• Frankly, MM, I can’t imagine why they said all these nice things. Mostly, I remember the angst and being so terrible to poor George. I know had lots of angst, but there were good parts, too. It’s the angst that stands out. Sigh. My upbringing definitely had a lot to do with it. I was taught to be good and polite. But I’ve always had a wicked sense of humor and I remember coming across as shy, but when people got to know me, they’d be surprised at how funny or outspoken I could be. Took me a while though, to warm up to people.

  4. Your prom night was very different from mine, but equally memorable. So much is made of prom night — a rite of passage, indeed. All I can say is this — if I had to do it all over again, I would do high school very differently.

    • They sure were sweet, Jodi, I agree. Back then, we wrote more to each other, so everyone had lots of practice writing and writing well. We lived in a text-free zone! 😉

  5. Don’t know if I’m jealous or relieved I never got a H.S. yearbook, so I’m not haunted by what “my guys” wrote, or DIDN’T write. I’m sorry your prom was such a dud, but at least you didn’t go make out with George when you didn’t really want to.

    • Be grateful you never did! I have two yearbooks, the one for my class and for the year before. They sometimes consume me to no end, trying to figure out what was going on in my life, or even trying to remember some of these folks who wrote me all kinds of stuff! Yikes.

  6. You don’t me to let the pages of my diary out. Yours is sweet and romantic. Mine is crazy and sweet and crazy. Yikes! Were we ever really these people? Love your stories. They conjure and brew.

    • I have to say, these guys really knew how to write sweet, caring messages. Sigh. But don’t forget, this was before texting and email. These guys often wrote me notes or sent me cards. Jake even wrote poetry. I think he was the most romantic writer of them all. They don’t write them like that anymore.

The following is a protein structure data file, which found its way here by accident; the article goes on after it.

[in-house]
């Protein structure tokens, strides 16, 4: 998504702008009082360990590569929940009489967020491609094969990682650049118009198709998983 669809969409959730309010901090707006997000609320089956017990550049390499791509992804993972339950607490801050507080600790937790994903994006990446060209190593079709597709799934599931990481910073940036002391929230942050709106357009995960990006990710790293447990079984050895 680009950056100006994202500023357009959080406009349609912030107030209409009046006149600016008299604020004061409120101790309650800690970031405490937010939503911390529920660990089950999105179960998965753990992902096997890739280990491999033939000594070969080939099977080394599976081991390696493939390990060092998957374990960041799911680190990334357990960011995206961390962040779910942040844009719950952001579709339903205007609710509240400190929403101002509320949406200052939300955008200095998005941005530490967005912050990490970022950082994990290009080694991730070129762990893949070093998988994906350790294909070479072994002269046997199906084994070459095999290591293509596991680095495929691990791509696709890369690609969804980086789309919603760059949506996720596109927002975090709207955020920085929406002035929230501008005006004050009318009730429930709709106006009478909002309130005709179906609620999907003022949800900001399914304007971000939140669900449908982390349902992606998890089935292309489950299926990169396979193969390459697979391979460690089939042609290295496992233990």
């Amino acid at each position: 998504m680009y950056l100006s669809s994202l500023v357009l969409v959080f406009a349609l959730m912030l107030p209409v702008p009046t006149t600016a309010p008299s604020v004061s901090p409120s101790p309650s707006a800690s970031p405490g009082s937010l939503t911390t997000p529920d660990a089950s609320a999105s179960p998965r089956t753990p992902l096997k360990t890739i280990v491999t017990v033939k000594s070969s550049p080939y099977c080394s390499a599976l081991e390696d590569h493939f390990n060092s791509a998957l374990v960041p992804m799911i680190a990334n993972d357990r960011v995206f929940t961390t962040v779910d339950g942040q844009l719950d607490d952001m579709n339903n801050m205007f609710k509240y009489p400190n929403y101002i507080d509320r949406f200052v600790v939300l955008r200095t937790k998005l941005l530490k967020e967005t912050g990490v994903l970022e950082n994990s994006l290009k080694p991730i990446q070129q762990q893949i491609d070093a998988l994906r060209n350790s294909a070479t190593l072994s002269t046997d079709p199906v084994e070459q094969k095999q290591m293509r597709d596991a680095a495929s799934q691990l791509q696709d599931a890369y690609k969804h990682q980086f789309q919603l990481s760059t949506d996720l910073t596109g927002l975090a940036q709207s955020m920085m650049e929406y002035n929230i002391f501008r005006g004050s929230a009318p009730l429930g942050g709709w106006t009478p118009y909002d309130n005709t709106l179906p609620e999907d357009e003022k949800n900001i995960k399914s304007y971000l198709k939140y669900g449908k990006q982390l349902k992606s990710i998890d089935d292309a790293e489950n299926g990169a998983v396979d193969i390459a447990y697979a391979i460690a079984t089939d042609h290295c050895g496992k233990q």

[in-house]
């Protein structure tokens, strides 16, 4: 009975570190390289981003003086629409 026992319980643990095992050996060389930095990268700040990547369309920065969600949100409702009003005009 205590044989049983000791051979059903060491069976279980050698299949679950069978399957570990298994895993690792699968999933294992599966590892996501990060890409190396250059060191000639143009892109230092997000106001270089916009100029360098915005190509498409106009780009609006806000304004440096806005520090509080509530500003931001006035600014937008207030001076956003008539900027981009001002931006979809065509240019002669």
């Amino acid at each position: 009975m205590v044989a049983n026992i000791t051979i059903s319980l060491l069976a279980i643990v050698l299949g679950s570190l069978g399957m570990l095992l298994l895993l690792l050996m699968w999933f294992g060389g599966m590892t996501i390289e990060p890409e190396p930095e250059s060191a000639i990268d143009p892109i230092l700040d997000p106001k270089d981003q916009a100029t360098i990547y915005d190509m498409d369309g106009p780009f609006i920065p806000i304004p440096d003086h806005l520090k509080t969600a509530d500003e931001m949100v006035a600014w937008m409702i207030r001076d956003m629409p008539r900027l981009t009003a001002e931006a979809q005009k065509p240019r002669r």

• Kathy, I wish you could find yours! Do you ever wonder what it would say about your younger self? No doubt, revealing, as mine is. Sending you lots of hugs in sunny Ecuador!

  7. I remember my prom well. I asked someone to go just so I could experience it. It was someone I thought I loved but at the time if the prom I was not even interested. I never saw him again. Can’t wait for your next installment….

  8. Monica, this chapter brings tears to my eyes! So poignant, so heartfelt and honest! Most of us don’t want to publicly acknowledge that we weren’t “perfect little darlings” all through our growing-up years. Yet here you are, admitting feelings you didn’t fully understand and actions you weren’t proud of.

    I love the way you’ve tied it in with the traditional yearbook-signing, too. I don’t guess any of us at the time could appreciate what others really meant by their thoughts — or how those thoughts would later be pored over, dissected, and etched on our hearts.

    It’s too bad James’ message was partially obliterated, though. I’d have liked reading what he had to say!

    • Debbie, that yearbook is all I have connecting me to my high school years. I have worn the pages out, looking through it for clues of my youth. Proof that these boys meant something to me, and I to them. I will always remember them.

  9. Oh Monica, this was so beautifully written, I wanted to cry with you. Each of these boys left their mark on you. More telling, you left your mark on them.

    You know, I am curious who did your eventual husband most resemble in temperament?

  10. Excellent post Monica.
    So often in life we know what we want, or we think we know what we want. But circumstances dictate it will not be. That’s life!
    Also sometimes we will get what we want and then find it is something different to what we expected.
    Often we will hurt people either intentionally or unintentionally in our quest, they often become the excuse for what goes wrong, they are the ones that emotionally suffer.
    I also believe that you know when you meet your “Soul Mate” and when you do you should move heaven and earth for them.
    Looking forward to the next instalment already Monica.
    Have a great week.

  11. From the messages and signatures, it seems you left an indelible mark on them as well. Jake-George-James-Max- It adds up to quite a list of guys whose paths you were meant to cross. What respect you show in your writing, cherishing the details of what made them…them…and bonding with them to make lasting memories. What respect they had for you to leave their messages more meaningful than “To a real swell girl. Your friend, X” Their messages could not be repeated in any other yearbook.

    • Thanks, Georgette. I feel lucky to have known them all. They were each, in their own way, good friends, coming into my life at an important time. I’ll treasure my yearbook always.